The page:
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Year : 2010  |  Volume : 13  |  Issue : 1  |  Page : 78-83

Incidence of pulmonary mycoses in patients with acquired immunedeficiency diseases

Department of Microbiology, University of Benin, Benin City, Edo State, Nigeria

Correspondence Address:
HAS Aluyi
Department of Microbiology, University of Benin, Benin City, Edo State
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Source of Support: None, Conflict of Interest: None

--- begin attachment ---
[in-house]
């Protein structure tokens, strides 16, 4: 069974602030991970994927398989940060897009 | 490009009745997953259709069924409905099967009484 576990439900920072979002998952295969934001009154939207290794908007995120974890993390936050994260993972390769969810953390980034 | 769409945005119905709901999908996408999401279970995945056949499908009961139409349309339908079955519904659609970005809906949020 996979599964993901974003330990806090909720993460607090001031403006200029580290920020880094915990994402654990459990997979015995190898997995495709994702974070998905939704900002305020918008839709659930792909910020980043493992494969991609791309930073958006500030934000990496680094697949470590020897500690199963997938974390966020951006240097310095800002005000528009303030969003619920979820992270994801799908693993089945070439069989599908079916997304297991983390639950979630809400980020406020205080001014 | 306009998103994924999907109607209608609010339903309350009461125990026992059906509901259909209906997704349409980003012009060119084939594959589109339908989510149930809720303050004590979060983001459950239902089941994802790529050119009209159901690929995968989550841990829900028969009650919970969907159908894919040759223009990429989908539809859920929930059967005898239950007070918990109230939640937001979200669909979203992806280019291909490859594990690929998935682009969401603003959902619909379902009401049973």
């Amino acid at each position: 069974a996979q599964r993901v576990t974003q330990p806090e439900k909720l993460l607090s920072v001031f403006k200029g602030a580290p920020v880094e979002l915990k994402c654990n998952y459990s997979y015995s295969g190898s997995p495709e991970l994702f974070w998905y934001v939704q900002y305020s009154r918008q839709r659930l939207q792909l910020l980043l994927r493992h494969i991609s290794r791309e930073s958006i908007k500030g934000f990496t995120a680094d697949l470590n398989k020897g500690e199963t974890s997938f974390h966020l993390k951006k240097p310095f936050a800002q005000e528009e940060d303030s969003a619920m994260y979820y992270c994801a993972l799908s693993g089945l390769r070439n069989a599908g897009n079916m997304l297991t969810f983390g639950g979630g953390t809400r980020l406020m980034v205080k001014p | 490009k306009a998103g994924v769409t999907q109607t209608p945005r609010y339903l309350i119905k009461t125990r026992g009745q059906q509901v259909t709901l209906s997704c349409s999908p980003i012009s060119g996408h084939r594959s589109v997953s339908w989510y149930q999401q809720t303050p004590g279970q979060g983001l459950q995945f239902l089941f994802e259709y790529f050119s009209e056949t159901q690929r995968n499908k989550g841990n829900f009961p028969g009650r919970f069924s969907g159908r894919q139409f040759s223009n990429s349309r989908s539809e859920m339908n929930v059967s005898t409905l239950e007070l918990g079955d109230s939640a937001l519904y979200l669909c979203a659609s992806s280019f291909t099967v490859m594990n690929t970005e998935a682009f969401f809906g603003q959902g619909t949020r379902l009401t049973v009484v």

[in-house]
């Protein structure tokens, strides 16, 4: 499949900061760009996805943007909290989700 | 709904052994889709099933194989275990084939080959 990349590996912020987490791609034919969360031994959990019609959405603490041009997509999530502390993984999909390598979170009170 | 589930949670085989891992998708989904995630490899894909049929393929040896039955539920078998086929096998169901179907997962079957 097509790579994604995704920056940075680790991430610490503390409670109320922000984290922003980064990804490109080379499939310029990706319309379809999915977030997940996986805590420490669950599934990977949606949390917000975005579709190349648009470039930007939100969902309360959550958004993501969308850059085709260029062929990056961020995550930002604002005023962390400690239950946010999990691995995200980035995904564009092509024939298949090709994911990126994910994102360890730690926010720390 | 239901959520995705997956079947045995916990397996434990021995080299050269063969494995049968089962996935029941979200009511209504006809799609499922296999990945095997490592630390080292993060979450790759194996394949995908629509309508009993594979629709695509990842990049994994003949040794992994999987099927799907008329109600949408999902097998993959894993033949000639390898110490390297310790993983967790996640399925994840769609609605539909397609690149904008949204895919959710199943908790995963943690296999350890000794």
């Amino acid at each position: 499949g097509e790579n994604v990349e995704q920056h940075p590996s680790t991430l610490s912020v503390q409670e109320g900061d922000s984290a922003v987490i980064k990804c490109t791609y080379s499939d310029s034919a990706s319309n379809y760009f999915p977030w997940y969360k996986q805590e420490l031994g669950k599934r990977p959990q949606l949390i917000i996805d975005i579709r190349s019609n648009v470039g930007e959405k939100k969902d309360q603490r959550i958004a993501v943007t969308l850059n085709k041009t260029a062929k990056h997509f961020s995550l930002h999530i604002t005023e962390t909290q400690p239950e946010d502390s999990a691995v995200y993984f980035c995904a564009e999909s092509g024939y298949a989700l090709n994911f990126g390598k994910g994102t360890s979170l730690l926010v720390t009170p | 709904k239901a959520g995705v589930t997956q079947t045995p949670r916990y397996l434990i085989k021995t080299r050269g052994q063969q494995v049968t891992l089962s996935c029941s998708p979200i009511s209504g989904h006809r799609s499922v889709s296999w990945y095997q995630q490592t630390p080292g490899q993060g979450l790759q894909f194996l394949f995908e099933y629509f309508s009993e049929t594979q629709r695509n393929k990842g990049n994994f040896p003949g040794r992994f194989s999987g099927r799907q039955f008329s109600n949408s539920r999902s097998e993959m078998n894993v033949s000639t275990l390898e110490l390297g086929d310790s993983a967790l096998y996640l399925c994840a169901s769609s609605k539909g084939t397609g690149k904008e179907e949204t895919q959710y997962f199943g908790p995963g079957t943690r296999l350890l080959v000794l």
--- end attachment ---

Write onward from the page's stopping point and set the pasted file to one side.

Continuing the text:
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Background: Fungal infections are common complications of AIDS and pulmonary complications remain a major cause of both morbidity and mortality in immune compromised patients. Such complications can also result in life threatening meningitis and discomforting if not debilitating thrush. The impact of the Acquired Immunodeficiency Syndrome (AIDS) on the incidence of mycoses is difficult to predict but is likely to be substantial. Retrospective studies in Africa and USA have indicated that 58% to 81% of patients with AIDS develop a mycosis. Objectives: The objectives of the study were to determine the prevalence of pulmonary mycosis in AIDS patients with complications of cough, determine if there is any relationship between AIDS and pulmonary mycoses and determine if there is any difference in the prevalence of pulmonary mycoses in AIDS patients on anti retroviral drugs and those not on drugs. Methods: A total of 195 sputum samples were obtained from patients diagnosed with full blown Acquired Immune Deficiency Syndrome (AIDS) who had been sick between 6 months to 3 yrs with CD4 count less than 200/mm 3 presenting with cough at the University of Benin Teaching Hospital (UBTH) Edo State. 55 (28.2%) of population studied had been on anti-retroviral medication, with the remainder on none during the study period. Forty other sputum samples were obtained from apparently healthy (HIV Seronegative) persons also based in Benin City as controls. All subjects were grouped into <20 (3.1%), 20-30 (32.3%), 31-40 (30.3%), 41-50 (17.4%), ≥51(2.1%) age groups. Test and control samples were cultured on Sabouraud Dextrose Agar and Potato Dextrose Agar and incubated at 37° C and room temperatures respectively with daily observation for growth for 2 weeks. Cultural and morphological characteristics, KOH mount and Lactophenol Cotton Blue staining were used to identify opportunistic fungal pathogens. Results: One hundred and forty (71.8%) of test samples yielded fungal pathogens while 55(28.2%) yielded no growth. 3(7.5%) of control samples yielded fungal growth. Fungal organisms isolated were: Candida albicans (19.0%), Candida stellatoidea (9.7%), Cryptococcus neoformans (9.7%), Candida parapsilosis (9.7%), Torulopsis glabrata (5.6%),Mucor spp (7.2%), Penicillium marneffei (4.1%), Rhodotorula rubra (3.6%) and Fusarium spp (3.1%) in that order. All (9) organisms were isolated from patients within 21-30 and 31-40 age groups; 8 organisms from 41-50 age group and 3 organisms each from ≤ 20 and ≥50 age brackets. Candida albicans and Cryptococcus neoformans occurred in all age groups. Conclusion: Findings suggest that routine management (treatment) of pulmonary opportunistic mycoses in AIDS patients should include treatment for Candidiasis and Cryptococcosis for all age groups as well as additional antifungal agents if patients fall within 21-45 age group.

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